The Very Model of a Modern Labour Candidate

My black suit was clean and pressed. My white shirt with a herringbone pattern embedded into its weave had been ironed. A silk maroon tie was neatly tucked underneath my stiff collar, tied into a Windsor knot. The head of fresh red rose was pinned to my lapel. I had shaved around my beard that […]

A Time of Chaos

East Anglia’s summer is at its height. The flat land doesn’t readily retain its temperature, so the evenings are generally cool: the moment the sun tucks in over the horizon, the heat left over from the day rises up from the lawn and the fields full of growing sugar beets. An open window lets in fresh […]

Review: Tony Benn: “Will and Testament”

I owe Tony Benn a great deal. While he was Minister for Technology between 1966 and 1970, Mr. Benn created a British equivalent to IBM, International Computers Limited. Although its history was not trouble free, it was a success story; it was there that I began my working life after I graduated from University. It […]

The Bittersweet Hereafter

Election Day always makes me think of my grandfather. Had he lived to see this one, he would have been 104 years old; however, I doubt advanced age would have deterred him from going to the polls. I can see him in my imagination: his sparse white hair and twinkling eyes, wearing a neatly pressed […]

The Bottomless Man

We all give off false impressions. The man who seems crass may be trying to protect a sensitive side. A person who appears to be overly ambitious may actually be very fearful. The strong are often weak, the commanding are sometimes morbidly uncertain, the happy are frequently morose. Human society is based on an amalgam […]

The Obnoxious Romance of Capitalism

Yesterday, I said something on Twitter which should have been relatively uncontroversial. I stated that capitalism had evolved to the point where profits had been privatised and risk had been socialised. This isn’t an original insight; it has been stated with more eloquence and at greater length elsewhere. However I was challenged by a radical […]

The Jubilee in Bradford

On Saturday, I went to the ASDA just off the A6177 Bradford Ring Road to pick up my other half: she was volunteering there with Bradford Trussell Trust Food Bank. The Food Bank are desperately short on supplies; she and others were giving up part of their weekend to provide shoppers information about their work. […]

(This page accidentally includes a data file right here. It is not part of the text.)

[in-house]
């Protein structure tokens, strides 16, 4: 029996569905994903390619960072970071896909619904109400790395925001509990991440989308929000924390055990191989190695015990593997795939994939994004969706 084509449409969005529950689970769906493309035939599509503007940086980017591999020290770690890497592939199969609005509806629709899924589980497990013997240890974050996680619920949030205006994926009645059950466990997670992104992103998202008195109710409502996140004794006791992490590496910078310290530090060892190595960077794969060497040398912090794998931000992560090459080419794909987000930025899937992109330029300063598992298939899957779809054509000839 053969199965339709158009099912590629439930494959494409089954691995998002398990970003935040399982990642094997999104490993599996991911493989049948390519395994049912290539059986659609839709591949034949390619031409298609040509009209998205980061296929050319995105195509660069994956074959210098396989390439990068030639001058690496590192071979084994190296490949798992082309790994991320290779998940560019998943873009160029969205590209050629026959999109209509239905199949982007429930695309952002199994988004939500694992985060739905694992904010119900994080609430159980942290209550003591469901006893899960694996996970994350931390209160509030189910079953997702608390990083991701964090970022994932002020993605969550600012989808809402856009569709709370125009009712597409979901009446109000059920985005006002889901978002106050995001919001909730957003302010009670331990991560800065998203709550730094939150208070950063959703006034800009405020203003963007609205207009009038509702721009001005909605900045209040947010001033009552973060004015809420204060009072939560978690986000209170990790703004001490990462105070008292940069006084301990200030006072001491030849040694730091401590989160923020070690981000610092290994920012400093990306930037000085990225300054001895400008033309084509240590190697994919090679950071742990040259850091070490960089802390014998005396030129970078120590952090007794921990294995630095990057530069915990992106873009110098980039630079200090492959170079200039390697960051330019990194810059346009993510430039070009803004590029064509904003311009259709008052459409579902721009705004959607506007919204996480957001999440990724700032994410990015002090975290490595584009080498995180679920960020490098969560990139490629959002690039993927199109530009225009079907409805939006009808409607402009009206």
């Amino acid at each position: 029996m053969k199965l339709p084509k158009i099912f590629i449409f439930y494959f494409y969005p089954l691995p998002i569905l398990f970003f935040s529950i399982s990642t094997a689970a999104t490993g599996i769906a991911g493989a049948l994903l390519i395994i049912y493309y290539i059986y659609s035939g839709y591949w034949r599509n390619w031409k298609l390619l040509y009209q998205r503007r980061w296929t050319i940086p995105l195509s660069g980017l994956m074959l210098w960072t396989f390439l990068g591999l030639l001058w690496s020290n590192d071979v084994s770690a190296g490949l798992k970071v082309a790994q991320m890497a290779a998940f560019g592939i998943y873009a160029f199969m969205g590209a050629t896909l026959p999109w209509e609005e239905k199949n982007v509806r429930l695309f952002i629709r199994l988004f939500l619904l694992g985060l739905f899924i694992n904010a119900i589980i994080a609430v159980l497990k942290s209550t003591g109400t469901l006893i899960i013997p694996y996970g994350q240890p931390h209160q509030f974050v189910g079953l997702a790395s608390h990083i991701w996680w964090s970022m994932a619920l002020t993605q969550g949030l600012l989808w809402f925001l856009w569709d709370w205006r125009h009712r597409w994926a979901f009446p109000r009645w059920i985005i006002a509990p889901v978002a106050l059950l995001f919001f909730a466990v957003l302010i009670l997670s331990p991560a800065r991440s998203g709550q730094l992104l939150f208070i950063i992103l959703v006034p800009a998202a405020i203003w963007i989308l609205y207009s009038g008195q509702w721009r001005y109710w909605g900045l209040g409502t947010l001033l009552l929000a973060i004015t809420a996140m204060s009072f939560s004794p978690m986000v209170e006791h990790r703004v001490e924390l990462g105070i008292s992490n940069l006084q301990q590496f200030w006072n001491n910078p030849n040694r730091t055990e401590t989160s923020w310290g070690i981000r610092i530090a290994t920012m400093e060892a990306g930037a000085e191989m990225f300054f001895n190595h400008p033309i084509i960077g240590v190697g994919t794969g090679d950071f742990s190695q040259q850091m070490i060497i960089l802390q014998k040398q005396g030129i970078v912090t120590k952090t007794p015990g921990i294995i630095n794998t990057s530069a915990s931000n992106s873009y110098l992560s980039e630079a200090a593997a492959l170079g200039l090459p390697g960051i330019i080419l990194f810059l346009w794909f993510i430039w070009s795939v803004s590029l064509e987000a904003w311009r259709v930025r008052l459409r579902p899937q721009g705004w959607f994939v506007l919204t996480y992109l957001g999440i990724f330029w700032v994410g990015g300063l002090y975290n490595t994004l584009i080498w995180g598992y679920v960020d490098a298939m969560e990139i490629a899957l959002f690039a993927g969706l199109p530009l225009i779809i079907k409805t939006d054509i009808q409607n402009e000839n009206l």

Eurodämmerung

It is a time of waiting. If the G8 and NATO summits over the weekend proved anything, it’s that politics have gone into a deep freeze. At the G8 meeting, the Americans and French wanted to emphasise growth over austerity, the Germans and British, rhetoric aside, feel the opposite: this debate is nothing new. The […]

The Slouch Towards Bethlehem

The Left had much to celebrate over the long weekend: not only was the Conservative Party routed in Britain’s local elections, the triumph of Hollande over Sarkozy in France and the success of socialist and social democratic parties in Greece and Schleswig Holstein suggest that the political tide is turning red. Austerity has been discredited; […]

In the Shadow of the Tower

As the final results of the 2012 local election were tallied and reported, London was the place to be. I hadn’t planned nor scheduled it this way: it was a mysterious happenstance that meant that just before Boris Johnson’s re-election as Mayor was confirmed, I was making my way back to my hotel in the […]

Me And My Blog

Picture of meI'm a Doctor of Creative Writing, a fiancée, a son, a brother, an uncle, a published novelist, a technologist, a student, and still an amateur in much else.

Adjust Text Size

  • Small Size Icon Large Size Icon
  • Recent Tweets

  • Site Functions